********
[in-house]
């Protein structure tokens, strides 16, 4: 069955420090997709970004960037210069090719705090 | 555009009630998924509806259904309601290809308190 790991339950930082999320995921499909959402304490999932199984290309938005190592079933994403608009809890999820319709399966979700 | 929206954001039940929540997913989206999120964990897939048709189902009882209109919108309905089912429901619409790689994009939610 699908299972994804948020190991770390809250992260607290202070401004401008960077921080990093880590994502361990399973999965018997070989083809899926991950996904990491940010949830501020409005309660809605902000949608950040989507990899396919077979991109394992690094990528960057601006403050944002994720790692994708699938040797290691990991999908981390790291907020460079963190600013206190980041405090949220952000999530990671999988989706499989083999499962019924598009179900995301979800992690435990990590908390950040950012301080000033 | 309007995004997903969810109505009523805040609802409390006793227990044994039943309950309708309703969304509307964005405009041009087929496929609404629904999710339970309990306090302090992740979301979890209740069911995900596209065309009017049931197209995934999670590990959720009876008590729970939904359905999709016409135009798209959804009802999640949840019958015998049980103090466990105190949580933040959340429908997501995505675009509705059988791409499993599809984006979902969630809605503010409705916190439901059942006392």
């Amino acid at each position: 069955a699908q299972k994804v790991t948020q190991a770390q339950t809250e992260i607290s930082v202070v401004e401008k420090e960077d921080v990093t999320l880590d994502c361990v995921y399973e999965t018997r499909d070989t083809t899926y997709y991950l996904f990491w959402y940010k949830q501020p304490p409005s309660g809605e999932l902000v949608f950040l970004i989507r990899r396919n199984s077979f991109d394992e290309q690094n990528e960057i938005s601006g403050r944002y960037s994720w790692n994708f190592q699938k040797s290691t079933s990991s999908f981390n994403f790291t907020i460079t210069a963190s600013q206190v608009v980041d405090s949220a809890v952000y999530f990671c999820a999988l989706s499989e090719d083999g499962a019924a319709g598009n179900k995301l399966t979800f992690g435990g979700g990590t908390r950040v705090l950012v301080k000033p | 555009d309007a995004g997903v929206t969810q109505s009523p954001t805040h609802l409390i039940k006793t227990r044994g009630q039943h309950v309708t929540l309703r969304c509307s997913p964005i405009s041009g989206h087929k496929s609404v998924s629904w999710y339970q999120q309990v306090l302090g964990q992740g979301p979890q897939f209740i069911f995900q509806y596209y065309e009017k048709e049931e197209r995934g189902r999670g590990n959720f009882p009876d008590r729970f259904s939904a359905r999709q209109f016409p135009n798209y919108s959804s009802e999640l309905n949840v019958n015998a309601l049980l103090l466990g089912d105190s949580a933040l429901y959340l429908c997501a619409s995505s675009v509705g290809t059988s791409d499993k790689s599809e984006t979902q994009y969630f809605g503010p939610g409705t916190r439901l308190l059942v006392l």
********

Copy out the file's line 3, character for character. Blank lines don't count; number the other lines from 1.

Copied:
């Amino acid at each position: 069955a699908q299972k994804v790991t948020q190991a770390q339950t809250e992260i607290s930082v202070v401004e401008k420090e960077d921080v990093t999320l880590d994502c361990v995921y399973e999965t018997r499909d070989t083809t899926y997709y991950l996904f990491w959402y940010k949830q501020p304490p409005s309660g809605e999932l902000v949608f950040l970004i989507r990899r396919n199984s077979f991109d394992e290309q690094n990528e960057i938005s601006g403050r944002y960037s994720w790692n994708f190592q699938k040797s290691t079933s990991s999908f981390n994403f790291t907020i460079t210069a963190s600013q206190v608009v980041d405090s949220a809890v952000y999530f990671c999820a999988l989706s499989e090719d083999g499962a019924a319709g598009n179900k995301l399966t979800f992690g435990g979700g990590t908390r950040v705090l950012v301080k000033p | 555009d309007a995004g997903v929206t969810q109505s009523p954001t805040h609802l409390i039940k006793t227990r044994g009630q039943h309950v309708t929540l309703r969304c509307s997913p964005i405009s041009g989206h087929k496929s609404v998924s629904w999710y339970q999120q309990v306090l302090g964990q992740g979301p979890q897939f209740i069911f995900q509806y596209y065309e009017k048709e049931e197209r995934g189902r999670g590990n959720f009882p009876d008590r729970f259904s939904a359905r999709q209109f016409p135009n798209y919108s959804s009802e999640l309905n949840v019958n015998a309601l049980l103090l466990g089912d105190s949580a933040l429901y959340l429908c997501a619409s995505s675009v509705g290809t059988s791409d499993k790689s599809e984006t979902q994009y969630f809605g503010p939610g409705t916190r439901l308190l059942v006392l």